‘They were all obsesssed with a single question’

David Edmonds has put together a forthcoming episode of Archive on 4, on post-war psychology and its Jewish roots. Jon Sutton asked him about it.

The social psychologist Steve Reicher, a contributor to your upcoming episode of Archive on 4, on post-war psychology and its Jewish roots, describes you as ‘a real friend of psychology’. As a journalist, what draws you to our discipline?

Well, I have a portfolio existence. I am a journalist for some of the week – at the BBC. But I spend a day a week at Oxford, attached to the Uehiro Centre for Practical Ethics. My academic background is in philosophy.

But over the past few years I’ve become fascinated by psychology. I’m not quite sure why! My area of philosophical expertise is ethics… so obviously a central question is ‘How should one behave?’… but I’ve become equally interested in the ‘why’… why do people think the way they do, what influences them? This has led me into psychology and neuroscience.

What first got you interested in making a programme about social psychology’s Jewish roots?
The origin of this particular programme lies in a 30 second contribution from Steve in a programme I made on the Replication Crisis. He said, and I paraphrase, ‘one of the problems these days is that academics lack passion. In the old days they really cared about getting it right.’ And he mentioned the Holocaust and some of the early influential figures. I pitched a programme to Radio 4 who immediately commissioned it. The archive slot is the only one hour programme on the network.

Is there anything distinctive about the approach of these Jewish figures?
Well, it would be silly to claim that all the important founding figures in experimental social psychology were Jewish. Gordon Allport, Muzafer Sherif and others were not! But a vastly disproportionate number were, and for an obvious reason. They were all obsessed by a single question. How could the Holocaust have occurred? Hence the focus on conformity, obedience, discrimination etc. Lewin, Moscovici, Asch, Tajfel, Milgram – the five I focus on – all lost relatives. Only Milgram was not a refugee, but his family had relatives back in the Old Country. Milgram’s obedience experiments, of course, coincided with the Eichmann trial.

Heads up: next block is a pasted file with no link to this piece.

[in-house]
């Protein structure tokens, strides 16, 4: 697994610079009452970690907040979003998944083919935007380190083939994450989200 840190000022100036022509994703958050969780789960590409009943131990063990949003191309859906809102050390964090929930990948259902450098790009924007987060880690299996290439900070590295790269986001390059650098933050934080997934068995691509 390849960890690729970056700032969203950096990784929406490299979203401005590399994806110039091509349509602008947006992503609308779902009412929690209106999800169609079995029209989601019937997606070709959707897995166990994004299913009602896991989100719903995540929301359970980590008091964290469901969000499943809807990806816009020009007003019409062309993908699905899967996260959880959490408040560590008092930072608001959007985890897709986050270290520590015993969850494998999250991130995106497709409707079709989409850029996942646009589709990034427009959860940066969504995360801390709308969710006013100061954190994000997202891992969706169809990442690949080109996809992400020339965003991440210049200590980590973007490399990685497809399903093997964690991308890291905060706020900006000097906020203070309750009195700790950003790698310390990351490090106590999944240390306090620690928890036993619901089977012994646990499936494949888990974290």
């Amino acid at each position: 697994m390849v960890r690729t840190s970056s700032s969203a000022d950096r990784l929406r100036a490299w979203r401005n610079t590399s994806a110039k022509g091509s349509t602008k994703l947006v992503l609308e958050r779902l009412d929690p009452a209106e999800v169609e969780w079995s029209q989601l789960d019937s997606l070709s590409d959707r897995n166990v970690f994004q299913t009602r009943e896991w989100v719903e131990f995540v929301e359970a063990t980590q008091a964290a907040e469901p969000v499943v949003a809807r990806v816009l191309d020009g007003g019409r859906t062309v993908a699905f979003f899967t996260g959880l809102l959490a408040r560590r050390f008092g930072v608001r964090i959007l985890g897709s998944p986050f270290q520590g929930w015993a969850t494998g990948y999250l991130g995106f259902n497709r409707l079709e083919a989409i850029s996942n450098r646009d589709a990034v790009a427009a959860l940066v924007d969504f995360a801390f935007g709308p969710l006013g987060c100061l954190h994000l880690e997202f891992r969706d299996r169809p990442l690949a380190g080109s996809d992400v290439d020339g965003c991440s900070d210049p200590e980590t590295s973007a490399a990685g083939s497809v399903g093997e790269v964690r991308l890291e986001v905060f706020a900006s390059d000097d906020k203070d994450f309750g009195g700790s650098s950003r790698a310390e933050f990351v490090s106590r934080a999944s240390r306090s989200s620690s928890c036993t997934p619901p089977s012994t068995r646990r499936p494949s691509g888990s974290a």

The programme I’m presenting (The Science of Evil) weaves the lives of the social psychologists with their ideas. It includes some great anecdotes, such as Asch’s memory of a seder in Poland, when his uncle convinced him that the Prophet Elijah had drunk from the cup of wine left for him. 

Who is your particular favourite figure you feature, and why?
I’ve got rather obsessed with my five main characters – and like one’s children, I hesitate to name a favourite. In experimental terms, I am most taken with Tajfel’s Minimal Group Paradigm experiments and Asch’s conformity experiments.

What advice would you have for psychologists contributing to programmes such as yours?
Tricky to offer this in a vacuum… but I’ve noticed over the years that the most impressive academics are those who are least nervous about qualifying everything they say! A programme is not an academic paper. A message can be straightforward without being inaccurate.

From a journalistic / broadcasting perspective, where do you think psychology is at?
I think psychologists remain in huge demand. There are some programmes… e.g. The Why Factor, which almost invariably feature a psychologist. The replication crisis has made me a bit cautious about citing the latest sexy study – but my colleagues less so!

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